Monday, 25 September 2017

One Memorable Train Journey from Pune to Bangalore



About a year after we got married, Anjali moved to Pune. She opted for a PG Diploma course in Emergency Medicine from Symbiosis University. Few of my good college buddies, Dhiru, Diganta and Saikat were in Pune those days. I and Anjali went to Pune, looked for a PG nearby the institute. Well, there were many options in that locality. Anjali liked one of them and paid the booking amount. The duration of the course was one year, and during that period I visited Pune about four to five times. On every occasion I stayed with Dhiru and Diganta, they both shared the same house those days. It was party time whenever I visited Pune. Reunion of old friends, Anjali also joined us in the evening after her classes were over. For the first time we traveled by bus, Volvo. It was pretty comfortable, Rs 1000/- per ticket, took 15 hours to reach Pune. They dropped us somewhere on Pune-Mumbai highway in the middle of the night. From there it was another 25-30 km to my friend’s place. We took an auto. On one occasion I took a train. Those were the days when Air Deccan entered the market and changed the dimension of aviation industry. It immediately became the pioneer of low-cost flights in India. Even average middle class people started to fly. One day I thought to give it a try and looked in the internet. Bangalore to Pune, Rs 1000/-, exactly same that of bus fare, but it would reach Pune in just one hour and 20 minutes. Also, my friends stayed very near to Pune airport.  

Anjali’s PG course was over. It was time for her to come back to Bangalore. Once again I traveled to Pune by Air Deccan. But the return journey I booked train tickets. Anjali had hell lot of luggage. It was actually much beyond my expectation, all total it could be around 100 kg I guess. We boarded our train in the morning. It was stationed on the platform. It came all the way from Mumbai, on its way to take us to Bangalore. We had to take a coolie. I also carried as much I could. The railway platform was crowded. We found our compartment. We somehow placed the luggage. There were many people sitting at our compartment, more than the number of berths. I was already tired, out of frustration I asked, “Itne saare log kaise baith gaye yahan pe?” (How come so many people occupied the seats here?)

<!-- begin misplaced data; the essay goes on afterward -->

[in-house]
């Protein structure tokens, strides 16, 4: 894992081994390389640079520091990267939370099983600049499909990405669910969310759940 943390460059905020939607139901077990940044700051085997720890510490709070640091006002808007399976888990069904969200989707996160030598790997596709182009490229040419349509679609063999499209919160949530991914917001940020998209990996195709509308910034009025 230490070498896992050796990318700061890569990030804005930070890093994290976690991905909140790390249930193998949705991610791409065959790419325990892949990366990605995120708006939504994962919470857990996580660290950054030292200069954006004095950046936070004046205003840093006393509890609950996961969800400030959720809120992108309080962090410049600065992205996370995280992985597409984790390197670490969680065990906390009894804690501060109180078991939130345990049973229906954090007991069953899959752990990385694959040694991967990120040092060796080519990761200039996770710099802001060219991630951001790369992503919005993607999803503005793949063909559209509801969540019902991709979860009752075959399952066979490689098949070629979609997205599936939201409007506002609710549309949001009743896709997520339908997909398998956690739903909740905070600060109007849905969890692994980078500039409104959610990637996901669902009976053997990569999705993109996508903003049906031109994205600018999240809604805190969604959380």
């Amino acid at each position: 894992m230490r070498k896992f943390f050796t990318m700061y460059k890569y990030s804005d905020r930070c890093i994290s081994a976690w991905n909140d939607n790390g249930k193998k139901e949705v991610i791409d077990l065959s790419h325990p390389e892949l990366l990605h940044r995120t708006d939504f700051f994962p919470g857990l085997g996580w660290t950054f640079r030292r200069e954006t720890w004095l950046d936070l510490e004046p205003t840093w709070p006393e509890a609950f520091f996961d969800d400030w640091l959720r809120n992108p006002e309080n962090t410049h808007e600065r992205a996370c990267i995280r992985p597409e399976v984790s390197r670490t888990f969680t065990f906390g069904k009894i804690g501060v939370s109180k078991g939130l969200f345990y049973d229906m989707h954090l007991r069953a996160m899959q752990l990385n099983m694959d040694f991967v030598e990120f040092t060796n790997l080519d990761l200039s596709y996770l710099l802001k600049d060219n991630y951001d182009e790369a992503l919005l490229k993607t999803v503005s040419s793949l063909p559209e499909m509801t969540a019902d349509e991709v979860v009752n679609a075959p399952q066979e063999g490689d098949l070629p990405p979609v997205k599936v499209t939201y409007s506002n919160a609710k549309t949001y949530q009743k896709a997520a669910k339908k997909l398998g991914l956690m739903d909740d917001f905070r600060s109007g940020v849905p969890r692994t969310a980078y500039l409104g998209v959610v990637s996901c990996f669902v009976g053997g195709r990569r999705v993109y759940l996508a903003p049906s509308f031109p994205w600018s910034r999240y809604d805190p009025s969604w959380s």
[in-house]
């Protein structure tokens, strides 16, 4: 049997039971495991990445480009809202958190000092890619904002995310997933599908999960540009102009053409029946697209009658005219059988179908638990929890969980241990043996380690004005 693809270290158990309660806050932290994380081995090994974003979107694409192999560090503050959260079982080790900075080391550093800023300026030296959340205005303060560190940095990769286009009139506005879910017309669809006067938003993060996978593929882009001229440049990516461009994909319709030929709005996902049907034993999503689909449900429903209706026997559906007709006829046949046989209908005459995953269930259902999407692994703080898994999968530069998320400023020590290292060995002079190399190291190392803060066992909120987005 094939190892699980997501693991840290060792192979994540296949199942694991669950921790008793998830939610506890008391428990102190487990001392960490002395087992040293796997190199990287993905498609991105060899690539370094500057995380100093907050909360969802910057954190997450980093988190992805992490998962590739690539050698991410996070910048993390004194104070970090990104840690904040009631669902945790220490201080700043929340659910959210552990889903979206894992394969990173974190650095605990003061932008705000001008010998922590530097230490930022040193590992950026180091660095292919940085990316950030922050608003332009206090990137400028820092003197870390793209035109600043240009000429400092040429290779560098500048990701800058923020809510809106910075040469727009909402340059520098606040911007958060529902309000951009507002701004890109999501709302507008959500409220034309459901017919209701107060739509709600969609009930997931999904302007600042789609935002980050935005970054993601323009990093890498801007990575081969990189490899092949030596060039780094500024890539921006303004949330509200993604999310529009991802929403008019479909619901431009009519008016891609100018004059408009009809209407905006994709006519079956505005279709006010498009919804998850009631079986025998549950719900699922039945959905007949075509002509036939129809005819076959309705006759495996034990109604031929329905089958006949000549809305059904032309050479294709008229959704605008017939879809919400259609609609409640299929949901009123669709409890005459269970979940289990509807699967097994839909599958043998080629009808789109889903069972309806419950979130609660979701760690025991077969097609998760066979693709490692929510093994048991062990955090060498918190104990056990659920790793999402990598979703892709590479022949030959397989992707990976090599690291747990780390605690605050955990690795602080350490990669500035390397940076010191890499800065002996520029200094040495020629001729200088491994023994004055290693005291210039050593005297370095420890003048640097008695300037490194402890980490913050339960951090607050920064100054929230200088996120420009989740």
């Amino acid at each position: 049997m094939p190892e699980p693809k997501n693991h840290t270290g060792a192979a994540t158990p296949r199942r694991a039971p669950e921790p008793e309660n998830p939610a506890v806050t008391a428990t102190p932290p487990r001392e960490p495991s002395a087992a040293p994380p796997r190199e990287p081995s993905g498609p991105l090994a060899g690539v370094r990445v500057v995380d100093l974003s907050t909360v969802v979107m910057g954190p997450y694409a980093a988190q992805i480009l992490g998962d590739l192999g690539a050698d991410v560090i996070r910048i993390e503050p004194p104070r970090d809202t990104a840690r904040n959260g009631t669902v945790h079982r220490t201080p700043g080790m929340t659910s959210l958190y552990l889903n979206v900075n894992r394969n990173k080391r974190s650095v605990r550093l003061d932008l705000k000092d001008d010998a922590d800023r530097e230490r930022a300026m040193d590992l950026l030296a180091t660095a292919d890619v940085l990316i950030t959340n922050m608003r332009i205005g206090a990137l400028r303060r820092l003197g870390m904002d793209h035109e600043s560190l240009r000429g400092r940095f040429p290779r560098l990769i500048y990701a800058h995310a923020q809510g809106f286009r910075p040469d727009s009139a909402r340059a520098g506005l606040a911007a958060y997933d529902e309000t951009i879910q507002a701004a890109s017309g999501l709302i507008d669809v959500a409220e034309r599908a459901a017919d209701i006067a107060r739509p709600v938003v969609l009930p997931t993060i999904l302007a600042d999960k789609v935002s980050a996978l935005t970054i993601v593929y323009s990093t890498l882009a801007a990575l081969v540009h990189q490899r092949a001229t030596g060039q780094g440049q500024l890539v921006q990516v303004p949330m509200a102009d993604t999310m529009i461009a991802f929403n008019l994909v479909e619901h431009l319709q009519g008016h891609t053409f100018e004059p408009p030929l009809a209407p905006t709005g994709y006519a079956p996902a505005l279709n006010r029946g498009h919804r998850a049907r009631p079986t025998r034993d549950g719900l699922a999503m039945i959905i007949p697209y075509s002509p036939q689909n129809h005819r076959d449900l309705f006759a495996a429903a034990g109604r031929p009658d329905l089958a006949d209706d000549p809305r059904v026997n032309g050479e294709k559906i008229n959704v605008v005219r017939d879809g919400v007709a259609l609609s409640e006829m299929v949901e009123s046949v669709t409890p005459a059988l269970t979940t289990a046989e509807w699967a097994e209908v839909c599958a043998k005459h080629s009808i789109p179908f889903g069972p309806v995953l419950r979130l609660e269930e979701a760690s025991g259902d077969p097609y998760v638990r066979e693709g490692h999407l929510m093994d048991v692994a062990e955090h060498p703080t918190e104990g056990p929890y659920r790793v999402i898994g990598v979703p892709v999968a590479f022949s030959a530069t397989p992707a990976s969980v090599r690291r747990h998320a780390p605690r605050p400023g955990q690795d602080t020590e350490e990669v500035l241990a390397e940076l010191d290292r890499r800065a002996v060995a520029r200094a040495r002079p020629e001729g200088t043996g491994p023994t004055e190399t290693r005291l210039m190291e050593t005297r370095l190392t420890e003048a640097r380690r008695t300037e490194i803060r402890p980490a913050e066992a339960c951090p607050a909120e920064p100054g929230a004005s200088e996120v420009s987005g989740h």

All the men were in their middle age, one of them was quite tough looking. Couple of them replied in chorus, “We will get down in the next station.”


Suddenly a lean man grabbed my attention. He was at the window seat opposite to us. He was handcuffed, one hand locked to the window. Both I and Anjali felt weird. I thought they guy must have done something wrong in the train and the Railway police handcuffed him. Soon our conversation started with the co-passengers. They were all policemen. The handcuffed guy was actually a thief, laptop thief. He was from a village in Karnataka. The policemen were taking him to Karnataka police to progress with the case, to catch hold of the entire gang. 

"Are you guys from Railway police?" I asked.

"No. No. We are Mumbai police," they replied in chorus. Proudness on their face.


In few minutes the train slowed down, and then stopped. Three of the fellow policemen got down at the very first station from Pune to Bangalore.  They said goodbye to us. All the policemen were good friends. They shook hands, wished good luck. They were speaking in Marathi, but we were able to make out everything. Suddenly the train started with a jerk. So from here the real journey starts. I, Anjali, a handcuffed thief, and three policemen.



All the three policemen were very decent. One of them looked quite rough and tough, another a little short with big belly, and the last one looked normal. They seemed to be very friendly. Soon they opened a polythene bag. There were Vada pav inside, nicely packed. Well, Vada pav is a simple vegetarian fast food dish native to the state of Maharashtra in India. It's local Indian burger stuffed with deep fried potato along with coriander, onion, spices and chutney. It is immensely popular fast food dish all throughout Maharashtra.